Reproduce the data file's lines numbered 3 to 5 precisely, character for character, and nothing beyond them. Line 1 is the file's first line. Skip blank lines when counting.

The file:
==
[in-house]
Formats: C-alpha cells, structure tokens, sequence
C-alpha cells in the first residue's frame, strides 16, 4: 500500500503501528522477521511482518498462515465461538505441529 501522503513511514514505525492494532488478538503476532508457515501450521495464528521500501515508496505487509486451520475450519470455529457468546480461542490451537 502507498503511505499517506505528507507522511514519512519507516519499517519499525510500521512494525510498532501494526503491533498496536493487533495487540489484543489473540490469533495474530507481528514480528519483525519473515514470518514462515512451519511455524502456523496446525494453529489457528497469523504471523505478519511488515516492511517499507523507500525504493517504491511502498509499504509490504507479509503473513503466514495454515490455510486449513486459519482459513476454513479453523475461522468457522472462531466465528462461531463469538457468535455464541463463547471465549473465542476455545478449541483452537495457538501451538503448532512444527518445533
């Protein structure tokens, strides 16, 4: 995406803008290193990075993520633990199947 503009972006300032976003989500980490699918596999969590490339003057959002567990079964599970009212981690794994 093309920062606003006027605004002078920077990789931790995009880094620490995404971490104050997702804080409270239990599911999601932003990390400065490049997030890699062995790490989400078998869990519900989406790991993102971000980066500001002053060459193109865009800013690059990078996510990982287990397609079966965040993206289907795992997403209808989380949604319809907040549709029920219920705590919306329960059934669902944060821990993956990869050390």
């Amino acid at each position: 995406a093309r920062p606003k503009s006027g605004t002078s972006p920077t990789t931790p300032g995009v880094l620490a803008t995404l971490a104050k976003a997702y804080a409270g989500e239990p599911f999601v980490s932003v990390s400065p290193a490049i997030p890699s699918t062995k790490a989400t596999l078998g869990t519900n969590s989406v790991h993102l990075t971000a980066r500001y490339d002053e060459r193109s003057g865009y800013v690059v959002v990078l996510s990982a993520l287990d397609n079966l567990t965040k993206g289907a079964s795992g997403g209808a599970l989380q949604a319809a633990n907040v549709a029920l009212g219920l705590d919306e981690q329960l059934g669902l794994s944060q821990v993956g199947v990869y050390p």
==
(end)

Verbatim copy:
C-alpha cells in the first residue's frame, strides 16, 4: 500500500503501528522477521511482518498462515465461538505441529 501522503513511514514505525492494532488478538503476532508457515501450521495464528521500501515508496505487509486451520475450519470455529457468546480461542490451537 502507498503511505499517506505528507507522511514519512519507516519499517519499525510500521512494525510498532501494526503491533498496536493487533495487540489484543489473540490469533495474530507481528514480528519483525519473515514470518514462515512451519511455524502456523496446525494453529489457528497469523504471523505478519511488515516492511517499507523507500525504493517504491511502498509499504509490504507479509503473513503466514495454515490455510486449513486459519482459513476454513479453523475461522468457522472462531466465528462461531463469538457468535455464541463463547471465549473465542476455545478449541483452537495457538501451538503448532512444527518445533
């Protein structure tokens, strides 16, 4: 995406803008290193990075993520633990199947 503009972006300032976003989500980490699918596999969590490339003057959002567990079964599970009212981690794994 093309920062606003006027605004002078920077990789931790995009880094620490995404971490104050997702804080409270239990599911999601932003990390400065490049997030890699062995790490989400078998869990519900989406790991993102971000980066500001002053060459193109865009800013690059990078996510990982287990397609079966965040993206289907795992997403209808989380949604319809907040549709029920219920705590919306329960059934669902944060821990993956990869050390």
């Amino acid at each position: 995406a093309r920062p606003k503009s006027g605004t002078s972006p920077t990789t931790p300032g995009v880094l620490a803008t995404l971490a104050k976003a997702y804080a409270g989500e239990p599911f999601v980490s932003v990390s400065p290193a490049i997030p890699s699918t062995k790490a989400t596999l078998g869990t519900n969590s989406v790991h993102l990075t971000a980066r500001y490339d002053e060459r193109s003057g865009y800013v690059v959002v990078l996510s990982a993520l287990d397609n079966l567990t965040k993206g289907a079964s795992g997403g209808a599970l989380q949604a319809a633990n907040v549709a029920l009212g219920l705590d919306e981690q329960l059934g669902l794994s944060q821990v993956g199947v990869y050390p």